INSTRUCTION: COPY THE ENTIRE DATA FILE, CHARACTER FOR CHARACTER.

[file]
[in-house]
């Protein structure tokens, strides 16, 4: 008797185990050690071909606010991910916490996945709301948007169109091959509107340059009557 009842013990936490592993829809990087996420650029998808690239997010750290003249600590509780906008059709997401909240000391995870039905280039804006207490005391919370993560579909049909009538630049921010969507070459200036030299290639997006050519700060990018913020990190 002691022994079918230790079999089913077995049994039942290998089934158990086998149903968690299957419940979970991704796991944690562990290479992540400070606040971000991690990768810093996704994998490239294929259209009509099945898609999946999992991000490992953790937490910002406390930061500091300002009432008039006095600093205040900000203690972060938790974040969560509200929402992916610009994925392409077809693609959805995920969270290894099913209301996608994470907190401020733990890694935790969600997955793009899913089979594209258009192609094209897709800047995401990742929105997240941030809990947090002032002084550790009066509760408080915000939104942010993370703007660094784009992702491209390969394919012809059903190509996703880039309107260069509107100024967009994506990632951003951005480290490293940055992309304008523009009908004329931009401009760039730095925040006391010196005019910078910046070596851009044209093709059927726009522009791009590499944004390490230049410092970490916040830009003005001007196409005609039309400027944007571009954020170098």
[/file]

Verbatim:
[in-house]
């Protein structure tokens, strides 16, 4: 008797185990050690071909606010991910916490996945709301948007169109091959509107340059009557 009842013990936490592993829809990087996420650029998808690239997010750290003249600590509780906008059709997401909240000391995870039905280039804006207490005391919370993560579909049909009538630049921010969507070459200036030299290639997006050519700060990018913020990190 002691022994079918230790079999089913077995049994039942290998089934158990086998149903968690299957419940979970991704796991944690562990290479992540400070606040971000991690990768810093996704994998490239294929259209009509099945898609999946999992991000490992953790937490910002406390930061500091300002009432008039006095600093205040900000203690972060938790974040969560509200929402992916610009994925392409077809693609959805995920969270290894099913209301996608994470907190401020733990890694935790969600997955793009899913089979594209258009192609094209897709800047995401990742929105997240941030809990947090002032002084550790009066509760408080915000939104942010993370703007660094784009992702491209390969394919012809059903190509996703880039309107260069509107100024967009994506990632951003951005480290490293940055992309304008523009009908004329931009401009760039730095925040006391010196005019910078910046070596851009044209093709059927726009522009791009590499944004390490230049410092970490916040830009003005001007196409005609039309400027944007571009954020170098």